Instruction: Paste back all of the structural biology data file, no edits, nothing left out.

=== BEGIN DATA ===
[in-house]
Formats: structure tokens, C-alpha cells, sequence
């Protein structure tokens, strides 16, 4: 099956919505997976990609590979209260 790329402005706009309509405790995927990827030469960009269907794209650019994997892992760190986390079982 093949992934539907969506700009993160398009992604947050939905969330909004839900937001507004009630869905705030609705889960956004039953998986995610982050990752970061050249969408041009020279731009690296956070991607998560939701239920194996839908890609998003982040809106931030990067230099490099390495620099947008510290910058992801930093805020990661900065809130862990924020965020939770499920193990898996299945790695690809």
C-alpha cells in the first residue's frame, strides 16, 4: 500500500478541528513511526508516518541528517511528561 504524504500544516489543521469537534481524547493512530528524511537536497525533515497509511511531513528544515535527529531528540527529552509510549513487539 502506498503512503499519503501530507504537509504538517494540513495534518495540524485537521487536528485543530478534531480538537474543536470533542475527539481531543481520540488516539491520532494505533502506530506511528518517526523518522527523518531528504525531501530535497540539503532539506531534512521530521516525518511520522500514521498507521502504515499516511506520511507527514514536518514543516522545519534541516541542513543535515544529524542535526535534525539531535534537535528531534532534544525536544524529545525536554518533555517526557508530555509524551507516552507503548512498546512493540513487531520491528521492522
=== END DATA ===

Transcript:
[in-house]
Formats: structure tokens, C-alpha cells, sequence
């Protein structure tokens, strides 16, 4: 099956919505997976990609590979209260 790329402005706009309509405790995927990827030469960009269907794209650019994997892992760190986390079982 093949992934539907969506700009993160398009992604947050939905969330909004839900937001507004009630869905705030609705889960956004039953998986995610982050990752970061050249969408041009020279731009690296956070991607998560939701239920194996839908890609998003982040809106931030990067230099490099390495620099947008510290910058992801930093805020990661900065809130862990924020965020939770499920193990898996299945790695690809």
C-alpha cells in the first residue's frame, strides 16, 4: 500500500478541528513511526508516518541528517511528561 504524504500544516489543521469537534481524547493512530528524511537536497525533515497509511511531513528544515535527529531528540527529552509510549513487539 502506498503512503499519503501530507504537509504538517494540513495534518495540524485537521487536528485543530478534531480538537474543536470533542475527539481531543481520540488516539491520532494505533502506530506511528518517526523518522527523518531528504525531501530535497540539503532539506531534512521530521516525518511520522500514521498507521502504515499516511506520511507527514514536518514543516522545519534541516541542513543535515544529524542535526535534525539531535534537535528531534532534544525536544524529545525536554518533555517526557508530555509524551507516552507503548512498546512493540513487531520491528521492522